Sidewalk Talk

by Tom Swift

His name was Cliff. He had leaf bits on his chest. He said this wasn’t his house. He lived some doors down. He had stood and greeted us as we approached.

“You are doing yard-work for your neighbor?” I asked.

He smiled through an incoherent answer. Cliff smiled easily. I’m not sure why he was there. It was none of my business.

“You must be a good neighbor,” I said. “We are not far away. We have leaves. When you are through here.”

In my memory — this scene is from our walk earlier today, just a hours ago — he looked a little like Bill Barr. Round and flat-haired. Of that age. Possibly I have watched too much coverage of the Mueller Report.

He asked about the university on my sweatshirt. He had gone to that university. He asked about my dog. “I am a dog person,” he said. Though he doesn’t presently have a dog of his own, he explained. He kept looking at B. He asked about his breed. His age. “I am a dog person,” he repeated.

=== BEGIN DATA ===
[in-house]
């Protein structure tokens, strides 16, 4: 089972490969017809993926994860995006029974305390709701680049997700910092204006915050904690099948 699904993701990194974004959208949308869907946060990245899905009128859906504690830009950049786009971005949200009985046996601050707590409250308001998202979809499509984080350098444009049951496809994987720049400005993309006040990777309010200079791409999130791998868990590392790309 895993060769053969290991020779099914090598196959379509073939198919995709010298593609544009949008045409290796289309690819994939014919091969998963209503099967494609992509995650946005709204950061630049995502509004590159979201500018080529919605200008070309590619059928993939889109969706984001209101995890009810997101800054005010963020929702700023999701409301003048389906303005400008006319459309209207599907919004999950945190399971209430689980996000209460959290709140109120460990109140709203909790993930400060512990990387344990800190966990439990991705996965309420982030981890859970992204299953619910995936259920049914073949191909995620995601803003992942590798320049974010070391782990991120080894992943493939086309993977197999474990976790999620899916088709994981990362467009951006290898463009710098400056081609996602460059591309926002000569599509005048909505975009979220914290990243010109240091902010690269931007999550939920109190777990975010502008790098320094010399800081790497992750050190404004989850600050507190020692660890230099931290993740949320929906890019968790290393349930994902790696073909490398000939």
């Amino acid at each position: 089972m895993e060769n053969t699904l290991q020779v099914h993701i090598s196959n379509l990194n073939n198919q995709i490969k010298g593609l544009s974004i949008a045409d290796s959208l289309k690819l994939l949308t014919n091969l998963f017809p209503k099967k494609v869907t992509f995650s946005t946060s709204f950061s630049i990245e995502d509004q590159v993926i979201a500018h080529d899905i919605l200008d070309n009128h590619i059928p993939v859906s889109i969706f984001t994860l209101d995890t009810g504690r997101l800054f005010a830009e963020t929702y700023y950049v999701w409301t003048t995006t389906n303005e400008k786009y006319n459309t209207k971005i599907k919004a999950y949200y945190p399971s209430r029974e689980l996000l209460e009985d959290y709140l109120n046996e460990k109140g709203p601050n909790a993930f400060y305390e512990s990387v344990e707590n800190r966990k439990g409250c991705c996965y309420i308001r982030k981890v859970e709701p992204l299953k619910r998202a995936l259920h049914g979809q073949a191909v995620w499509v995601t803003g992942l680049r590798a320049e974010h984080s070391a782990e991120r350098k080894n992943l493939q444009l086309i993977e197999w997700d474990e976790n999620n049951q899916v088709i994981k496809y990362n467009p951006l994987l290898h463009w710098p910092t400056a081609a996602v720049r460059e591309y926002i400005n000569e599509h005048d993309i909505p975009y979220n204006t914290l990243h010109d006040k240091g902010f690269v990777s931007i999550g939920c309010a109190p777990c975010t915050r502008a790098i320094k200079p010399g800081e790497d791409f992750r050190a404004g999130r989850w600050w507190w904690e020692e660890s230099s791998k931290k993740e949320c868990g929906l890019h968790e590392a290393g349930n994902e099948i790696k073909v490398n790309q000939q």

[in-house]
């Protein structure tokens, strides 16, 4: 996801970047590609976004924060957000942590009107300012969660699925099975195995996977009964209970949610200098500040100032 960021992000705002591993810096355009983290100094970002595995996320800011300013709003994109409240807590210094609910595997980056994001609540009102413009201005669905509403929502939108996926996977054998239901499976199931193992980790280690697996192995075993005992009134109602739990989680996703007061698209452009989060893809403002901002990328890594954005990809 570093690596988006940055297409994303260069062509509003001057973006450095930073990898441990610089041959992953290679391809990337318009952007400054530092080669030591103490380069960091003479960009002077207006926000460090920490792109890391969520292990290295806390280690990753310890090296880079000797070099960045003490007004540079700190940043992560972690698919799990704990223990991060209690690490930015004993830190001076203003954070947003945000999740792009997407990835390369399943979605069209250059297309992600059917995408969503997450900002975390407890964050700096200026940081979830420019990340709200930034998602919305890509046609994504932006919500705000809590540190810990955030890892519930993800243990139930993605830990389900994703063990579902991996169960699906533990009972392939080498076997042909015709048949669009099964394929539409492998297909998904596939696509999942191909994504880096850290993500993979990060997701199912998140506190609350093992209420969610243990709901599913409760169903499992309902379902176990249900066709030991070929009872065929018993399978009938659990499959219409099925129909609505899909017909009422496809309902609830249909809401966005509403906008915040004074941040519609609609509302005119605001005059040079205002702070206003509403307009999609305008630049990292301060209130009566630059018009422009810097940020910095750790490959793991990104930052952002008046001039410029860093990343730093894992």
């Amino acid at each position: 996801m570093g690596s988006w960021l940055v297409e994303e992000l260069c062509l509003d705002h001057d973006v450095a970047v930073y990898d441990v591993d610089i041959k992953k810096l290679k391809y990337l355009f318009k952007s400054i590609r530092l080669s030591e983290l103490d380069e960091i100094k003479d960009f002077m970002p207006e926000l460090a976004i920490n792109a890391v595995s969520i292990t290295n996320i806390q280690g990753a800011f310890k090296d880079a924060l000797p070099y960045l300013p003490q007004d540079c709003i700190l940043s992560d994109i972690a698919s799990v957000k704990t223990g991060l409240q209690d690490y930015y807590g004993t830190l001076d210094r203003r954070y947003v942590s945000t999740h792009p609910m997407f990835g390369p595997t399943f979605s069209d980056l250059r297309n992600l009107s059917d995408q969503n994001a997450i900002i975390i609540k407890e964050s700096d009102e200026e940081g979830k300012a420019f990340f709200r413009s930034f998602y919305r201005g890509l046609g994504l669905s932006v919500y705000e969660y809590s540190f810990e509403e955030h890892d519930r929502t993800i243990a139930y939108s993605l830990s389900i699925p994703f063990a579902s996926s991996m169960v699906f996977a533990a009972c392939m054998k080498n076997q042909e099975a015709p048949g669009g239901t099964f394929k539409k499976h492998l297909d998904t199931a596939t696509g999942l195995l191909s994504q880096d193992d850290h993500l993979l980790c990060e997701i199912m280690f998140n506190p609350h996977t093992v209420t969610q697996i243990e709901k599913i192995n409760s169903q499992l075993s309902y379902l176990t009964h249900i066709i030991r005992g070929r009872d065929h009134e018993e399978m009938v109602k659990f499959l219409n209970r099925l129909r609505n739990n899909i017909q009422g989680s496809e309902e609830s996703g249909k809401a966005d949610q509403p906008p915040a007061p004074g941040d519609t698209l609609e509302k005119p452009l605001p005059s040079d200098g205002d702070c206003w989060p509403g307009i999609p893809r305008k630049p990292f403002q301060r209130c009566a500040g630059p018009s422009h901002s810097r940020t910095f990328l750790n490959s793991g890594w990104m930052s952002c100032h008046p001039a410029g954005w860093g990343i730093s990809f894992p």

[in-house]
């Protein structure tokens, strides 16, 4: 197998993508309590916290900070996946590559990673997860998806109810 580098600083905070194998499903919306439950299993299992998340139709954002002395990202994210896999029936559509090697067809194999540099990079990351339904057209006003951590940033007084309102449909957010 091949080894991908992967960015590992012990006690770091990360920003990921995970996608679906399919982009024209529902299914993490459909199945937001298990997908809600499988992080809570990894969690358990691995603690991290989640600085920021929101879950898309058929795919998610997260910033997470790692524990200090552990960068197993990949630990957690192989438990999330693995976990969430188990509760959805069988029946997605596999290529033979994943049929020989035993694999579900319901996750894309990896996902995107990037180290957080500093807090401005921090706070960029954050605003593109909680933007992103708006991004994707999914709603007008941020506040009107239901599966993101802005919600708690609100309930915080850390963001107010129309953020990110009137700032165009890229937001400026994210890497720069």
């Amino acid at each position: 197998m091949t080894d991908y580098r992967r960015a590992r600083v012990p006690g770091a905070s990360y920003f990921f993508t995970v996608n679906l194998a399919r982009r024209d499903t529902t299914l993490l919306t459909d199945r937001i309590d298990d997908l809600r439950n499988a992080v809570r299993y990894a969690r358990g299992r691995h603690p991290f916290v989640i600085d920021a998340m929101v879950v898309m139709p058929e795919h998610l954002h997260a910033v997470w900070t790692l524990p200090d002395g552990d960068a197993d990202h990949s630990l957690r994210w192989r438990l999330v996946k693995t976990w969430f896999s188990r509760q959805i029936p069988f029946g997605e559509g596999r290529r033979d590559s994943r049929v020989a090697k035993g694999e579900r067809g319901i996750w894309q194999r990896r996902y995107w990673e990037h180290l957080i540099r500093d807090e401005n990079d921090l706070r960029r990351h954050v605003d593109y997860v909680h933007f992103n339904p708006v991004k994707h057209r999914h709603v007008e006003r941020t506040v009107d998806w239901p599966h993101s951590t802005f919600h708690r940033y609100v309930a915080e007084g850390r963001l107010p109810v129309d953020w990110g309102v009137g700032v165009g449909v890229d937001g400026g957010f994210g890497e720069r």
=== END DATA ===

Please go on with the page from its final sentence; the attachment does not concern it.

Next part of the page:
Cliff told me about the dog he used to care for — a neighbor’s dog that spent “80 percent” of the time with him. “People thought it was my dog,” he said. “I had to explain that I was walking my neighbor’s dog.”

Conservative estimate: I have had interactions with 500 people on sidewalks and street corners and parks that I never otherwise would have met if it were not for my dog.

Dogs can’t speak. But they start a lot of conversations.

I am grateful for these encounters. Yet I am not the best small-talker you are going to meet. I am the guy at the party over in the corner talking more deeply to one person. I am not the one mingling about, dishing twenty-second pleasantries around the room.

My body wanted to move again. We repeated each other’s names in case there is another crossing of paths.

As we tuned back to the sidewalk, I felt a tinge of something. I wasn’t sure whether I said too much. Or not enough.